Old Boys 3Ms Unable to Stick It to GH Gunners
By FRASER HOPE
Old Boys mingled at Fulford ferry terminal wondering if the malaise of the last several weeks had worn off and everything would just be tickety-boo for the game against Gordon Head Gunners at Tyndall Turf Field in Gordon Head.
Some wore black arm bands in memory of the end of Liverpool FC’s unbeaten streak and their chase to emulate Arsenal’s “Invincibles” of the 2003-04 season. Some suggested that Old Boys were more like the “Old Contemptibles” of the British Expeditionary Force of 1914, sitting on the bench and idly watching the world go by. All were wondering if we had enough “invincibles” or even “contemptibles” to field a full team for the game. Manager Graham Tweddle confidently confirmed a full roster with the possibility of a substitute to back up the full-strength team.
There has been a suggestion that possibly the comfort and conviviality of travelling on the Queen of Cumberland while providing an excellent travel experience may have allowed the Old Boys to succumb and be unable to raise the intensity of the game come kick-off? This theory has some support as team tactics seem hardly ever to arise as a subject of any intensity in the comfort of the Old Boys Lounge kindly provided by the BC Ferry Corporation.
As is my want at Tyndall, I made a bee-line to the local bistro to fortify and console myself depending on the result with the local well-known sausage roll delicacies. Luckily a new batch had just come out of the oven and All Was Right With the World.
Old Boys warmed up with the knowledge that Donny Brown had returned from vacation “Across the Border Line” (Ry Cooder 1987), but MVP of last week’s Match Mr. Ben Cooper, according to reliable sources, had gone like Mr. Smith to Washington to mingle with friends. Today’s man just became yesterday’s man. Where is team loyalty?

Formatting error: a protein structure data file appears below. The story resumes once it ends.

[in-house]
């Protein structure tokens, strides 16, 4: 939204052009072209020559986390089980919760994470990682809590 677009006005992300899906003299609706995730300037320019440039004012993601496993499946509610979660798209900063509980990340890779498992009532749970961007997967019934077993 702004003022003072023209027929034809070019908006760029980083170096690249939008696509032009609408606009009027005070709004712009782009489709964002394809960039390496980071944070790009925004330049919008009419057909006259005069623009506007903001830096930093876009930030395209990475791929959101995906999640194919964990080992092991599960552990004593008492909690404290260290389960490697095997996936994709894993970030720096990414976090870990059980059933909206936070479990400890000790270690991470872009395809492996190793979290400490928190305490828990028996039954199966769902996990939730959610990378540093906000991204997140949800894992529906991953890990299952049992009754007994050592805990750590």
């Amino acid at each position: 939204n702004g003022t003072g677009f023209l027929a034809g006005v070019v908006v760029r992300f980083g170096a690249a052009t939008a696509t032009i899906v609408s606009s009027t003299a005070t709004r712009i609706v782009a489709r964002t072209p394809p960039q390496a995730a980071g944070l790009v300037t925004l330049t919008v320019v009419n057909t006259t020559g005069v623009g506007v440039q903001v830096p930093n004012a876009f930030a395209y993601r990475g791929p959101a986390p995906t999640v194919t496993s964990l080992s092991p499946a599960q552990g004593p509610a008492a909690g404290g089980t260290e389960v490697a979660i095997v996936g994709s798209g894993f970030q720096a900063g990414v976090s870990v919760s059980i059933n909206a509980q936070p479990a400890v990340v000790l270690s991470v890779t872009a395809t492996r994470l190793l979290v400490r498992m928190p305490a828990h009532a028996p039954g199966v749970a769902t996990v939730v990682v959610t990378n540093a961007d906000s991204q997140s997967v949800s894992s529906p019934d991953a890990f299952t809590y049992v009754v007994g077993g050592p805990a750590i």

Full team kicked off under most unusual conditions for Tyndall, with a hint of sunshine and no howling gale sweeping down from Mount Douglas that usually makes playing, spectating and reporting a frigid experience. Old Boys started with a new attacking lineup, the 3Ms — Mike Smith Mike Davis and Mike McCormick — hoping to mine some golden goals!
Buoyed by the warmth and light, Old Boys soon pressured the Gordon Hill defence and goal but found it difficult to supply the killer final touch. Both teams seemed to be infected by a virus that produced frenetic actions at both ends of the field.
I mused “This is not gonna last!” but the players found each other with uncharacteristic accuracy in their passing. Had the yoke of stress been lifted from the Old Boys? Would they now find the freedom to play as themselves without the doubts that had weighed down the performance of the last few weeks? The final result would be arbiter.
Time after time Old Boys worked the ball down field to find the final closing shot go past the posts, over the bar or into the goalkeeper’s arms. The power in the shots was obvious; the direction towards the net not so. In defence Tweddle seemed to have found himself in serious trouble but executed what will become known as the “Tweddle Twirl,” calmly extricating himself to launch an attack upfield. Ooohs and aaahs could be heard from spectators around the stadium.